Reggie Johnson loves spending time in his yard. But since the turbines landed near his backyard, he says it's been difficult to enjoy the outdoors.
"We cherish the moments we have outside. It's like a kid in a candy shop when you get the opportunity to come out when there's no noise. It's a blessed relief," he said.
Johnson has spent his whole life in Vermont and says the natural beauty keeps him here for life. But in his retirement years, he has spent more time in Florida than anticipated.
"Why should we change our whole life pattern for something that should have been done differently? How much is enough," Johnson said.
The Georgia Mountain Wind Project has stirred up controversy for years. But for Johnson and his partner, Shirley, it has become an everyday inconvenience worth complaining about.
"Over a long period of time how beneficial are these things? It's a big question. But I'm certainly not for them, especially how they're being placed how they are now," Johnson said.
The Johnsons say they can't sleep at night and have to resort to the recliner in the living room.
"We just get up automatically without even thinking about it, close the doors and turn the fan on. Our whole life pattern has changed, totally," Johnson said.
The Milton Independent recently wrote an article saying that Georgia Mountain Community Wind co-owner David Blittersdorf described the people who complain about wind turbine noise as just short of crazy. Blittersdorf says his words were misconstrued.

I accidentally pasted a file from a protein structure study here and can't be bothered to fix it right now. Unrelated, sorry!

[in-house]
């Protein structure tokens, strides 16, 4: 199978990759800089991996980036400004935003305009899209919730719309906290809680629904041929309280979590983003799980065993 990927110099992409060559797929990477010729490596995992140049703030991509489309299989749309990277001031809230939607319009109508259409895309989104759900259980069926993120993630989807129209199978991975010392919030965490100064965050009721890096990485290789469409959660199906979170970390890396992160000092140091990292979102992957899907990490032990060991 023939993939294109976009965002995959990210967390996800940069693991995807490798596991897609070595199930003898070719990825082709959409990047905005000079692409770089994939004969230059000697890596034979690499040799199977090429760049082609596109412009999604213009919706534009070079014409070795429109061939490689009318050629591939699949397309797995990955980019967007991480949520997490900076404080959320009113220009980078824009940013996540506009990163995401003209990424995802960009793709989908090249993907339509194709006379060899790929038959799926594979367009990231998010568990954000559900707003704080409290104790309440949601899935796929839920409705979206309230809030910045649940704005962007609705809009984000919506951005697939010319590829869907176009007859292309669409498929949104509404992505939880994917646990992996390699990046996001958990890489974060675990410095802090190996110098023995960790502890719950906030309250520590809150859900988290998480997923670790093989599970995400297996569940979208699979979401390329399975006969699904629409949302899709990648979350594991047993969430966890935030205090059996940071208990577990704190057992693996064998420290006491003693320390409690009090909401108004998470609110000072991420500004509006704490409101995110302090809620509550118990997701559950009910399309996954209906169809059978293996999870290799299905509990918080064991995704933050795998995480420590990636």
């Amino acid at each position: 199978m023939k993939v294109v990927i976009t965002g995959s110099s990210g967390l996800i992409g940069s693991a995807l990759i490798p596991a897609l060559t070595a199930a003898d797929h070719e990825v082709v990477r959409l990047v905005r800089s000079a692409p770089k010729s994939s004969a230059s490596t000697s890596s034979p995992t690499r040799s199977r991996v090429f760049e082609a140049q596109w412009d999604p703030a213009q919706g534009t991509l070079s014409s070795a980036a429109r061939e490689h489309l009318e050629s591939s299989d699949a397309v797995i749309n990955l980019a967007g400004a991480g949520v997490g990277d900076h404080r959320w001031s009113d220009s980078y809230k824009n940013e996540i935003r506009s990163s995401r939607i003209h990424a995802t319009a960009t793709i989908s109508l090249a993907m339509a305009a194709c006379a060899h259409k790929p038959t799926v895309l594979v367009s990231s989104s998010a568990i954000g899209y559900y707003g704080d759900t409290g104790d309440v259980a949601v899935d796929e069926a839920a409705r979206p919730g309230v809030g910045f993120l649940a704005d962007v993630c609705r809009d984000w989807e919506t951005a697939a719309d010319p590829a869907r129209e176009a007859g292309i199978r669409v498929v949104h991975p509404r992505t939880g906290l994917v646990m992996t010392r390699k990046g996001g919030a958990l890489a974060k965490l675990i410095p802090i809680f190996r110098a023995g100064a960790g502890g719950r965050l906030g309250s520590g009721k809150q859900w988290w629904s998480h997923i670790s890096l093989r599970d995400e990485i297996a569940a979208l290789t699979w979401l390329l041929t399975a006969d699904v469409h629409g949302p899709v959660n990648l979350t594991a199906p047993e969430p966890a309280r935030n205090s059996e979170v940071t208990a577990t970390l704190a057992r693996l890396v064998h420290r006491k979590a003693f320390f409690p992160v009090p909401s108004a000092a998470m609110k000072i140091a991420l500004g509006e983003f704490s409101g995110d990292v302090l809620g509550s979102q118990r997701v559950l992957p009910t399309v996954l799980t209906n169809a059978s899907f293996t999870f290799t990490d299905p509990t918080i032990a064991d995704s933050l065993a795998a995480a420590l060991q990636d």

"It was out of context; I was talking about generally across the state, across the U.S., the opponents to wind are not always grounded in reality. When we talk about facts on sound levels and things that are said that are not true," Blittersdorf said.
Blittersdorf says he made a visit to Johnson earlier this week to hear the concerns. He says although people like Johnson may not support this project, he stands by the project.
"What do we do? And if the answer is to say no to everything, I'm sorry but my poor kids, we all will have a huge problem," Blittersdorf said.
But Johnson says although the turbines are in compliance with the state, his experience living with them so close is unbearable. He wishes more people could understand.
"Even though there's significant data you can get, you have to really experience it," he said.
And Johnson says if things don't change, he will continue to complain if necessary. But in the meantime, he plans to stay positive and chip away at his garden.